- Alumni Spotlight: Fletcher Page
- 5 Questions for… Lynne Nation
- Alumni Buzz: Tommy Drake
- Young Harris College Students Take Part in First-Year Experience Trip to New Orleans
- Department of Music Hosts Choral Clinic for Ridgeview Charter School Honor Chorus
- Faculty Notables
Kyle Huneycutt, junior
Communications and Marketing Intern
For Fletcher Page, ’07, Young Harris College is much more than an academic institution—it truly is, and always has been, home. Long before he even thought about attending college, YHC was an important part of Page’s life, and it continues to play an important role in his family heritage today.
Page’s grandfather, Cecil, moved to Young Harris during the 1960s and served as a Methodist minister, professor and dean of students at YHC. According to Page, living “a mile and a half from the red light in Young Harris” during his childhood meant the campus became his very own personal playground.
“I used to play basketball there growing up and went to baseball camps for many years. YHC wasn’t just a college campus to me; it was where I lived and did things,” Page said. “Living in Young Harris for most of my life, I grew up thinking that attending the college was something I was meant to do.”
While he briefly considered attending a college further away from his home in the Enchanted Valley, Page ultimately decided that YHC was where he belonged and enrolled in 2004.
“I was glad to have my own bed at home that was less than a five-minute drive from my early classes,” recalled Page, who also spent extra time on campus working in the weight room for Associate Professor of Physical Education Jim Thomas.
“Most of the long-time professors would bring up my grandfather in class when they saw my last name. Although there wasn’t any added pressure, I did want to do well because of my family’s history there,” Page said. “I always felt that graduating from YHC was something I was supposed to do, but when it finally happened, I took pride in my accomplishments.”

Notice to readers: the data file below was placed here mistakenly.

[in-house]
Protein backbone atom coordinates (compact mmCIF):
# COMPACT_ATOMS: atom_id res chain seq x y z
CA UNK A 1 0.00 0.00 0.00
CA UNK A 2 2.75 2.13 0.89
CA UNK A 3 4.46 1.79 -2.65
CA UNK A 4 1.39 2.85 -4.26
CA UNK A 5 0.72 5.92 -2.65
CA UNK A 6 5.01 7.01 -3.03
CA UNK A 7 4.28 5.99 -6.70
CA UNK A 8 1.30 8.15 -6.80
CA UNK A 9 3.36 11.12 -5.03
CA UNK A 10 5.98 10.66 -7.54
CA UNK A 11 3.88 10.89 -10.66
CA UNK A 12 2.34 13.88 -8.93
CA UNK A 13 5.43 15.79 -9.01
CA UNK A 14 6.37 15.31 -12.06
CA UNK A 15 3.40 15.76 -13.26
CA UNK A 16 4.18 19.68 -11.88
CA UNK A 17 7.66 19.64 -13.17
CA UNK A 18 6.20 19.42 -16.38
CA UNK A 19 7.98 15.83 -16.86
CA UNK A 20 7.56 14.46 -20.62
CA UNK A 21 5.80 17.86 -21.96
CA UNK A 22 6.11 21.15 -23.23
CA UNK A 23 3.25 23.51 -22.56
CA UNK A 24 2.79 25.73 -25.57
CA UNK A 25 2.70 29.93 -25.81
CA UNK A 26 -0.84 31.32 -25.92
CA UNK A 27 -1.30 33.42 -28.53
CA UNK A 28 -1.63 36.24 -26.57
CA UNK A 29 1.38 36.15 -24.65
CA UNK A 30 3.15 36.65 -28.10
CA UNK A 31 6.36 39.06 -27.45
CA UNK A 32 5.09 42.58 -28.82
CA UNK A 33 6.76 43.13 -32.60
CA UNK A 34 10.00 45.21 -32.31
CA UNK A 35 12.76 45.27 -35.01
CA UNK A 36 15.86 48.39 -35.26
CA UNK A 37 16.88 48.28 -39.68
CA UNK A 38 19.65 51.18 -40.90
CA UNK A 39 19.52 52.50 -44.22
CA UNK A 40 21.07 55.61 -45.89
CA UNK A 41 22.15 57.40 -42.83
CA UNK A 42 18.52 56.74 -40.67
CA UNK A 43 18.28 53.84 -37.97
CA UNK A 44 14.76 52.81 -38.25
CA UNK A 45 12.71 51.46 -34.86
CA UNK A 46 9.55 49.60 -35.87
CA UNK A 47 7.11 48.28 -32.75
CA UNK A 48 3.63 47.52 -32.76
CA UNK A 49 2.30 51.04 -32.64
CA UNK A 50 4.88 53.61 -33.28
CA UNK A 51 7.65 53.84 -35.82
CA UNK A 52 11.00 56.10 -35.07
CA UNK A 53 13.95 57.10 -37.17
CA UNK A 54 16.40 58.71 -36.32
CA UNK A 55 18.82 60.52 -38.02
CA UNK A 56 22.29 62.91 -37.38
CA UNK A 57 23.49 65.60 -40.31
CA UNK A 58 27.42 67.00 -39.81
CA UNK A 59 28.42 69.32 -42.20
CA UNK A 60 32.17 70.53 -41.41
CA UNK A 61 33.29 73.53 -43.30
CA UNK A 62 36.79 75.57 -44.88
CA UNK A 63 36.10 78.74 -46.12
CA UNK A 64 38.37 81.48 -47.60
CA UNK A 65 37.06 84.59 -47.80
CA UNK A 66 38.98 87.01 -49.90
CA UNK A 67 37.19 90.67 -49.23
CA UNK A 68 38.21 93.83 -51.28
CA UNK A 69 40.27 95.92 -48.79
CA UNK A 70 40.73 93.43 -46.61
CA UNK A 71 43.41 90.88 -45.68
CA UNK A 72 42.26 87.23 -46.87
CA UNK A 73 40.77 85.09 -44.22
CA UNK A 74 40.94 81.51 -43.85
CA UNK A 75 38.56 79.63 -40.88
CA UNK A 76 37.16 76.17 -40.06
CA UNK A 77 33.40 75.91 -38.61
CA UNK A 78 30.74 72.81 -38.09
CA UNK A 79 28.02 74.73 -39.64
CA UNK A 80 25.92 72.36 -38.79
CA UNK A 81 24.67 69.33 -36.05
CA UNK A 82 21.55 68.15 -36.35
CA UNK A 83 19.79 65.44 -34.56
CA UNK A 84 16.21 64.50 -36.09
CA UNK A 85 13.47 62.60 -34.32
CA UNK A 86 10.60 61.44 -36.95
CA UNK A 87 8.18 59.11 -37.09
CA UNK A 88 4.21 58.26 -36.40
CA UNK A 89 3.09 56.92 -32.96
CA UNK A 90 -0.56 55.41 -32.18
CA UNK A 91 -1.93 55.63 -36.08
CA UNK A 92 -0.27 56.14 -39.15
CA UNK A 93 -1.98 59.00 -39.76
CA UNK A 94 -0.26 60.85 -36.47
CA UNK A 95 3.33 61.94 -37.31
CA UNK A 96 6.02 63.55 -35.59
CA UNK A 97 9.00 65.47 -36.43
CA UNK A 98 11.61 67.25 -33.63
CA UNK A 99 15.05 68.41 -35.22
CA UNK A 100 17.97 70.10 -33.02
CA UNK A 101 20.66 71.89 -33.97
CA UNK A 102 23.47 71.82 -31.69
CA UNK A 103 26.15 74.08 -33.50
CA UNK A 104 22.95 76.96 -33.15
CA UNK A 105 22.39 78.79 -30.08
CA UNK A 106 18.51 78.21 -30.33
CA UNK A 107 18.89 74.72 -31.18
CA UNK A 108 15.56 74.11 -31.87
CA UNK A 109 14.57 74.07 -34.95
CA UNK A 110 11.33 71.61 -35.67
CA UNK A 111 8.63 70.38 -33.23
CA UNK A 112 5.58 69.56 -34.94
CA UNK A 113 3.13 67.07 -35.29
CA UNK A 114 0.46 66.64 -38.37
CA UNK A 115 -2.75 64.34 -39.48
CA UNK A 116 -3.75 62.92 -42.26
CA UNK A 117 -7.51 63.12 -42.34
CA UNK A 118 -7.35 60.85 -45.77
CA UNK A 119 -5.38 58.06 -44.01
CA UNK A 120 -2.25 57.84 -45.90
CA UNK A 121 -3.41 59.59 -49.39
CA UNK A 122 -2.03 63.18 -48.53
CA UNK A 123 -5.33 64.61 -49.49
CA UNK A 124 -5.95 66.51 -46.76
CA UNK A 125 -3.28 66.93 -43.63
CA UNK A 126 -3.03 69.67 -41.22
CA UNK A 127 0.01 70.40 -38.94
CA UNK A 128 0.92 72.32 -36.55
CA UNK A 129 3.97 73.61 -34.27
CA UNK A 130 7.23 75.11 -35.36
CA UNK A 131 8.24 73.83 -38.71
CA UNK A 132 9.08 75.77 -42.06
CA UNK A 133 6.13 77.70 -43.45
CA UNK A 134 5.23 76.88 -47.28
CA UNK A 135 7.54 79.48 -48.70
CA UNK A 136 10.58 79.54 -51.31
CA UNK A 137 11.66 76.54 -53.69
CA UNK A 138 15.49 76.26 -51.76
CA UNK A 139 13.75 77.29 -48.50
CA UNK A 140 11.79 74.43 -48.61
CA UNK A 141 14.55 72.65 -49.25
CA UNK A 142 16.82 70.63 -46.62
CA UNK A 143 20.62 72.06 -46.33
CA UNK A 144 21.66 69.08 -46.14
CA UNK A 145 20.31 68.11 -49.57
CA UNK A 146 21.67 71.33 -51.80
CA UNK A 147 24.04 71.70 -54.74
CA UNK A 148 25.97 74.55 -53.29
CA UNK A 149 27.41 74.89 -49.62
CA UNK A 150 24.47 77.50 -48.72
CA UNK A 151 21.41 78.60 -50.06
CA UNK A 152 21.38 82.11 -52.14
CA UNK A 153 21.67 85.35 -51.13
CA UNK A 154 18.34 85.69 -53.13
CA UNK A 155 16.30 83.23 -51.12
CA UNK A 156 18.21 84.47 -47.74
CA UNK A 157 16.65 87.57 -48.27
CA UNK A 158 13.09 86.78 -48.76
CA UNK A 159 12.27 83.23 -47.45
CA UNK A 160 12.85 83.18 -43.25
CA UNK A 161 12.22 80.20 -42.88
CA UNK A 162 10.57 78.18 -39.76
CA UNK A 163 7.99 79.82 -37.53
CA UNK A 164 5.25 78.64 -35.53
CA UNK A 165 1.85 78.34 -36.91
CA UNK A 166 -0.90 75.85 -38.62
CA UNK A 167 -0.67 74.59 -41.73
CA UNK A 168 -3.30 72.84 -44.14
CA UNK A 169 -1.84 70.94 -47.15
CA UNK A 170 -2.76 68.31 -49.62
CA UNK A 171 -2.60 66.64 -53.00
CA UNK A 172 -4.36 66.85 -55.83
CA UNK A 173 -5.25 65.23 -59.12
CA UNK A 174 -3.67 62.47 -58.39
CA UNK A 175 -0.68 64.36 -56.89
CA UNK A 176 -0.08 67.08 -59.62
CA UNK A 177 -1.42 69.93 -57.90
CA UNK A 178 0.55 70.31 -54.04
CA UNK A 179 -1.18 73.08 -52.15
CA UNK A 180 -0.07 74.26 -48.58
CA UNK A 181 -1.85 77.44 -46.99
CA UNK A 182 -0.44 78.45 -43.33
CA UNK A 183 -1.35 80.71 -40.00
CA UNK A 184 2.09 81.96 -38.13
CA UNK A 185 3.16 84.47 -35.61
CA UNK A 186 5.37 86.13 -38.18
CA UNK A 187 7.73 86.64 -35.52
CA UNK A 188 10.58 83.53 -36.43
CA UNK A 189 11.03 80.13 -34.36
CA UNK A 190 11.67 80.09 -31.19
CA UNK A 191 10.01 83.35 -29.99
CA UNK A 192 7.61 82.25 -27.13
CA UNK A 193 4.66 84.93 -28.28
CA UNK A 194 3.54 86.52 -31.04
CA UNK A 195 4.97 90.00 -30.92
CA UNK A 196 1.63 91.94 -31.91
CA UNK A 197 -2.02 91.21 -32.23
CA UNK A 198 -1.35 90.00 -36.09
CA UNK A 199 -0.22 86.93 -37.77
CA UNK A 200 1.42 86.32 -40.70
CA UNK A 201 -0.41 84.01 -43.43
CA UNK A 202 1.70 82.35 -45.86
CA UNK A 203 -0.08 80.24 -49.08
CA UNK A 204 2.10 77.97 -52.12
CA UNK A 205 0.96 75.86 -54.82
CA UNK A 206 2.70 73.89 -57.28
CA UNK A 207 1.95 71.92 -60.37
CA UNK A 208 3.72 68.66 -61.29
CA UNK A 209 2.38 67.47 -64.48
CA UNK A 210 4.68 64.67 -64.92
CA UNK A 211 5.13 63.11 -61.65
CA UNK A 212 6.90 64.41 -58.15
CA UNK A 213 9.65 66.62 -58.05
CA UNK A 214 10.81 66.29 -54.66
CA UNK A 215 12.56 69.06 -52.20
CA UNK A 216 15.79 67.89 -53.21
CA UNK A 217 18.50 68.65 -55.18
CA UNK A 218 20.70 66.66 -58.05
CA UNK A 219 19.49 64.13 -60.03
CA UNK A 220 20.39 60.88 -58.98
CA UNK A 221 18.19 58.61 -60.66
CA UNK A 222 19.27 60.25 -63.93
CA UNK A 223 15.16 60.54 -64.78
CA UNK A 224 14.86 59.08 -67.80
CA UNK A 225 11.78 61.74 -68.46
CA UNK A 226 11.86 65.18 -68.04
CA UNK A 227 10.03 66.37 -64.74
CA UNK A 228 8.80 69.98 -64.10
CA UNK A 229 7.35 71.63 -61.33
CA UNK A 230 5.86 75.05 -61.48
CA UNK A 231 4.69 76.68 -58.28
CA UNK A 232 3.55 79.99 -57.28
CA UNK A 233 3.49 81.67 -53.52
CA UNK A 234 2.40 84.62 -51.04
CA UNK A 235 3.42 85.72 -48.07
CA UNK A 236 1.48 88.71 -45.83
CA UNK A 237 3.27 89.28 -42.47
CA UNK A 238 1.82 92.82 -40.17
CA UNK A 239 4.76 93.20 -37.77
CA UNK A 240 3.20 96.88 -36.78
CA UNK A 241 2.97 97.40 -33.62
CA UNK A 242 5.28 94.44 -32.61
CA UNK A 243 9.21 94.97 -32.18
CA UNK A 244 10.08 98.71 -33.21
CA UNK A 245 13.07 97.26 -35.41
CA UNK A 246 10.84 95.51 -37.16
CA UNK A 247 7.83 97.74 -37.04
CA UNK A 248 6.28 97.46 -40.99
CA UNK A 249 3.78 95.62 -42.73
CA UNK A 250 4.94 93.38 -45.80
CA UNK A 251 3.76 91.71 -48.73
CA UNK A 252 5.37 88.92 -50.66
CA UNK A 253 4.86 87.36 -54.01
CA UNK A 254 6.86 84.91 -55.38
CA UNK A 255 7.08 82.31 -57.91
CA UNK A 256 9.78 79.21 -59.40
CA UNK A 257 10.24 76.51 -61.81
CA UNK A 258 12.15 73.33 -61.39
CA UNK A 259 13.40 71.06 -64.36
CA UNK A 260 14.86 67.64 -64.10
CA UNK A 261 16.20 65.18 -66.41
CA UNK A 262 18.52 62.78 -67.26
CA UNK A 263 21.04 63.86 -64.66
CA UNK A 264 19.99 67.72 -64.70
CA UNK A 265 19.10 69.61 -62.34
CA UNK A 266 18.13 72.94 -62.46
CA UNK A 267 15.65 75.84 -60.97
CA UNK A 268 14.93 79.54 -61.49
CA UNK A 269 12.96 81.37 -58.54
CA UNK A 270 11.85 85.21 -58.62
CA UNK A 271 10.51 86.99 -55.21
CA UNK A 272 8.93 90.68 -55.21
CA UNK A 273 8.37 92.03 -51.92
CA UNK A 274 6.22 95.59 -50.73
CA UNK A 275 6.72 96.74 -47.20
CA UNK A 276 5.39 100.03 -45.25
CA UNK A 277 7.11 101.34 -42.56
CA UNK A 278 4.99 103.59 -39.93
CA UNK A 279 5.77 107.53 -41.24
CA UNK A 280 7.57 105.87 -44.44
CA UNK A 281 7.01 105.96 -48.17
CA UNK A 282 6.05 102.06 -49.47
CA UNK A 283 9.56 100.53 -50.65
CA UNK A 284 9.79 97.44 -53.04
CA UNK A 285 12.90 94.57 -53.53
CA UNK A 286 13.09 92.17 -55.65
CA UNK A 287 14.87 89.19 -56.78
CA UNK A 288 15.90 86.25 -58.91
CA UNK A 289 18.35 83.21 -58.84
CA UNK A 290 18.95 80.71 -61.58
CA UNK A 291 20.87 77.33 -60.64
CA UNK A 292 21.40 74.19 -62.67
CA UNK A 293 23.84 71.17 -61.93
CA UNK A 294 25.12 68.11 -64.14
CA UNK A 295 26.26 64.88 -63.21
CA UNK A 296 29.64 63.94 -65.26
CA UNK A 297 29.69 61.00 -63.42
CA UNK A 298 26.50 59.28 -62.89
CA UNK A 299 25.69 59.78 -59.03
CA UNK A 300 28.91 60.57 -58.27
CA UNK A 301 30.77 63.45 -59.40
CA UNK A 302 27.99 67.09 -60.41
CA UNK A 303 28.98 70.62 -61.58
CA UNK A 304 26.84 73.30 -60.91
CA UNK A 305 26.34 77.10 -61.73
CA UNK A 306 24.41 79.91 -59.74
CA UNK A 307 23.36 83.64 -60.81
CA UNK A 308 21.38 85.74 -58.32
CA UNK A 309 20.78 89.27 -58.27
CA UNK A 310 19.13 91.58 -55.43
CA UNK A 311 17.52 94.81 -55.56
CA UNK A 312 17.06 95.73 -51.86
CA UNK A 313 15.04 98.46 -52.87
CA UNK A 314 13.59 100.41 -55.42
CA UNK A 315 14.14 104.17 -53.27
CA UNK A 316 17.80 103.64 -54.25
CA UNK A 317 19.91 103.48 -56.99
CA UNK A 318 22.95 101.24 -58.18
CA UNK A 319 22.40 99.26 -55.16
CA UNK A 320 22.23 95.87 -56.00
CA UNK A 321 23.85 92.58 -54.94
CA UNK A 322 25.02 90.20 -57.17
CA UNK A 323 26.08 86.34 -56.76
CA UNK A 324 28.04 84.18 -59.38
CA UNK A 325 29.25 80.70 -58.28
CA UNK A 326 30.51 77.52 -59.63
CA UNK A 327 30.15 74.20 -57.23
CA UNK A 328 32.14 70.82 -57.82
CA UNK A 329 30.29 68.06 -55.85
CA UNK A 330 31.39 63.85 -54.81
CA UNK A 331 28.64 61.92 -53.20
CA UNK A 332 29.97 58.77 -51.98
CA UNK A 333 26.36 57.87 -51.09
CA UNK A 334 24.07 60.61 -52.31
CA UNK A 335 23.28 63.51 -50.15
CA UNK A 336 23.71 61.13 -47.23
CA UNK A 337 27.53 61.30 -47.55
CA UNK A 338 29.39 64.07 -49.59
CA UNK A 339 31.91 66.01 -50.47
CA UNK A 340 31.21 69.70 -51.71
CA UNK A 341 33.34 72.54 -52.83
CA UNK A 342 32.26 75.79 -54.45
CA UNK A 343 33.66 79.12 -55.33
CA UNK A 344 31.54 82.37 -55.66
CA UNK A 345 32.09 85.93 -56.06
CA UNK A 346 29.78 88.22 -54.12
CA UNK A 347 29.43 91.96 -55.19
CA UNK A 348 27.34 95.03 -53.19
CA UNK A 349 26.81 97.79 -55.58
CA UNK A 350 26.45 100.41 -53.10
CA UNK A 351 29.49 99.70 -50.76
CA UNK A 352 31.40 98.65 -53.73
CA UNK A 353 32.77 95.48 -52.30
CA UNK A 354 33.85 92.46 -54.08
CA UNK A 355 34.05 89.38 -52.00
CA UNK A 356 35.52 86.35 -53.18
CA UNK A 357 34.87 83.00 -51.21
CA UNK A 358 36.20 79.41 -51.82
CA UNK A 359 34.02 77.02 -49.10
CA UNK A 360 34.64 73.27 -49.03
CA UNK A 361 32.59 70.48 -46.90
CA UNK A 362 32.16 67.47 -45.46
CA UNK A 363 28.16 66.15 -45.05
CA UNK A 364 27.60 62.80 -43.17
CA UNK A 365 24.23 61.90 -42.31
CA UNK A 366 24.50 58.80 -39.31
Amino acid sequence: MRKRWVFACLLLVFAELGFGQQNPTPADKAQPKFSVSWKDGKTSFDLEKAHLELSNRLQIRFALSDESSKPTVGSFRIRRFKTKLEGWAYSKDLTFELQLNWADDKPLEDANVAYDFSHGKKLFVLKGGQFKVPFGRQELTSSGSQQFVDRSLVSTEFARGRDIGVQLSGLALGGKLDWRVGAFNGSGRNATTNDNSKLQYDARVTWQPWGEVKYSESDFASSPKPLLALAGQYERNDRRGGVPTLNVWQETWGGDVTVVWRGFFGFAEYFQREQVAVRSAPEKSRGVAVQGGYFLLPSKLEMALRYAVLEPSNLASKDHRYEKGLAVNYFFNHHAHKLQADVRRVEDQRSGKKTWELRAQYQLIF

After graduating cum laude from YHC with an associate of art degree in 2007, Page continued his education at the University of Georgia where he earned a journalism degree. He credits his academic success to YHC’s dedicated professors.
“Dr. Mark Rollins’ literature classes helped me find my voice and changed the way I analyze my own writing,” Page said. “I also loved every minute of the two courses I took with Dr. David Franklin—I don’t think I missed a single class. He was probably the best professor I had in all of my college experience.”
Page currently lives in Athens, Ga., where he works as a sports writer for CBS, Scout.com and the Athens Banner-Herald, primarily covering football and basketball at the University of Georgia. He also works as a freelance journalist, covering a multitude of sporting events ranging from high school soccer games to NASCAR races to professional golf tournaments.
“My interest in YHC’s basketball program increased when I found out Pete Herrmann was named head coach because I covered him when he was at the University of Georgia,” Page said. “I also grew up playing sports with men’s basketball assistant coach Heath Hooper. I’ve spent a lot of time with him talking recruiting, practice, progression—all the work involved in starting a program from the ground up.”
Page’s avid interest in sports has led him to keep up with YHC’s athletic program, and he is proud of the College’s accomplishments and the new opportunities that await YHC since its transition to a four-year institution—including membership in the National Collegiate Athletic Association (NCAA) at the Division II level.
“I’ve already started trash talking with some of my friends that attended schools in the Peach Belt Conference and other places YHC will play in the future,” he said.
Page comes home to Young Harris whenever he can and is continually reminded of how the College has played such an important role in his childhood, education and transition into the successful person he is today.